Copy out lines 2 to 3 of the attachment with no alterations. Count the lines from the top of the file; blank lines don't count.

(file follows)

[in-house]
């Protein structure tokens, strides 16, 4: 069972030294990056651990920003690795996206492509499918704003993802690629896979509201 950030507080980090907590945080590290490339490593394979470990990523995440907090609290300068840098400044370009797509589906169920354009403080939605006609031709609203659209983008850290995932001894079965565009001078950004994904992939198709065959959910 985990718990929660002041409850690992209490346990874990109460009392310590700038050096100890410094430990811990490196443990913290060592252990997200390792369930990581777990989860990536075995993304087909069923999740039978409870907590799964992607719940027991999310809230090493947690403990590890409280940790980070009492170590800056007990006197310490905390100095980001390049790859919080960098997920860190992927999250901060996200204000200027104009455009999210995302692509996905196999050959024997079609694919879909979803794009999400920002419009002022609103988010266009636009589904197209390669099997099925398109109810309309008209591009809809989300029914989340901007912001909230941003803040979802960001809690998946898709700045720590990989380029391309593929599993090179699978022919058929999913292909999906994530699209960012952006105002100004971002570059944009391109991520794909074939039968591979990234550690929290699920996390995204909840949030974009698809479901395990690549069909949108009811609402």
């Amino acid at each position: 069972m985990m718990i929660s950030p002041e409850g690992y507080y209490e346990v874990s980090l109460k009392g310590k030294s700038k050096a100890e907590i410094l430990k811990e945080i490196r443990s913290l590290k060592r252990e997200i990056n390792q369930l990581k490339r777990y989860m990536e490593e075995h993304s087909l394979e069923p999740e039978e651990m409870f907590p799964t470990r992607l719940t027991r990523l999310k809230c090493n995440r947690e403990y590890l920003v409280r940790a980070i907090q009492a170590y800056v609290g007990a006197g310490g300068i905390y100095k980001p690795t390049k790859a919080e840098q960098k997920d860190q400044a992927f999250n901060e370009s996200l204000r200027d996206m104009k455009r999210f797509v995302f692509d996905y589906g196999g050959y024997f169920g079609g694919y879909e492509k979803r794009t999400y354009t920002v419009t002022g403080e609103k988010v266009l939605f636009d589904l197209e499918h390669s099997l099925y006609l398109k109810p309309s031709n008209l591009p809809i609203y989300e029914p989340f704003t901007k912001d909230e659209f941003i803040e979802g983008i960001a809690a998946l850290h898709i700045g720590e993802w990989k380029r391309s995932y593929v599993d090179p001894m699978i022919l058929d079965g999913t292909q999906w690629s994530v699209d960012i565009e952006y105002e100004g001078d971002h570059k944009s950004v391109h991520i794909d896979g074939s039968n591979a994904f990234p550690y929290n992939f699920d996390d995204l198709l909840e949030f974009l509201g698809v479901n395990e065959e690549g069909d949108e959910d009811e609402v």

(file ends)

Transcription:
């Protein structure tokens, strides 16, 4: 069972030294990056651990920003690795996206492509499918704003993802690629896979509201 950030507080980090907590945080590290490339490593394979470990990523995440907090609290300068840098400044370009797509589906169920354009403080939605006609031709609203659209983008850290995932001894079965565009001078950004994904992939198709065959959910 985990718990929660002041409850690992209490346990874990109460009392310590700038050096100890410094430990811990490196443990913290060592252990997200390792369930990581777990989860990536075995993304087909069923999740039978409870907590799964992607719940027991999310809230090493947690403990590890409280940790980070009492170590800056007990006197310490905390100095980001390049790859919080960098997920860190992927999250901060996200204000200027104009455009999210995302692509996905196999050959024997079609694919879909979803794009999400920002419009002022609103988010266009636009589904197209390669099997099925398109109810309309008209591009809809989300029914989340901007912001909230941003803040979802960001809690998946898709700045720590990989380029391309593929599993090179699978022919058929999913292909999906994530699209960012952006105002100004971002570059944009391109991520794909074939039968591979990234550690929290699920996390995204909840949030974009698809479901395990690549069909949108009811609402």
């Amino acid at each position: 069972m985990m718990i929660s950030p002041e409850g690992y507080y209490e346990v874990s980090l109460k009392g310590k030294s700038k050096a100890e907590i410094l430990k811990e945080i490196r443990s913290l590290k060592r252990e997200i990056n390792q369930l990581k490339r777990y989860m990536e490593e075995h993304s087909l394979e069923p999740e039978e651990m409870f907590p799964t470990r992607l719940t027991r990523l999310k809230c090493n995440r947690e403990y590890l920003v409280r940790a980070i907090q009492a170590y800056v609290g007990a006197g310490g300068i905390y100095k980001p690795t390049k790859a919080e840098q960098k997920d860190q400044a992927f999250n901060e370009s996200l204000r200027d996206m104009k455009r999210f797509v995302f692509d996905y589906g196999g050959y024997f169920g079609g694919y879909e492509k979803r794009t999400y354009t920002v419009t002022g403080e609103k988010v266009l939605f636009d589904l197209e499918h390669s099997l099925y006609l398109k109810p309309s031709n008209l591009p809809i609203y989300e029914p989340f704003t901007k912001d909230e659209f941003i803040e979802g983008i960001a809690a998946l850290h898709i700045g720590e993802w990989k380029r391309s995932y593929v599993d090179p001894m699978i022919l058929d079965g999913t292909q999906w690629s994530v699209d960012i565009e952006y105002e100004g001078d971002h570059k944009s950004v391109h991520i794909d896979g074939s039968n591979a994904f990234p550690y929290n992939f699920d996390d995204l198709l909840e949030f974009l509201g698809v479901n395990e065959e690549g069909d949108e959910d009811e609402v």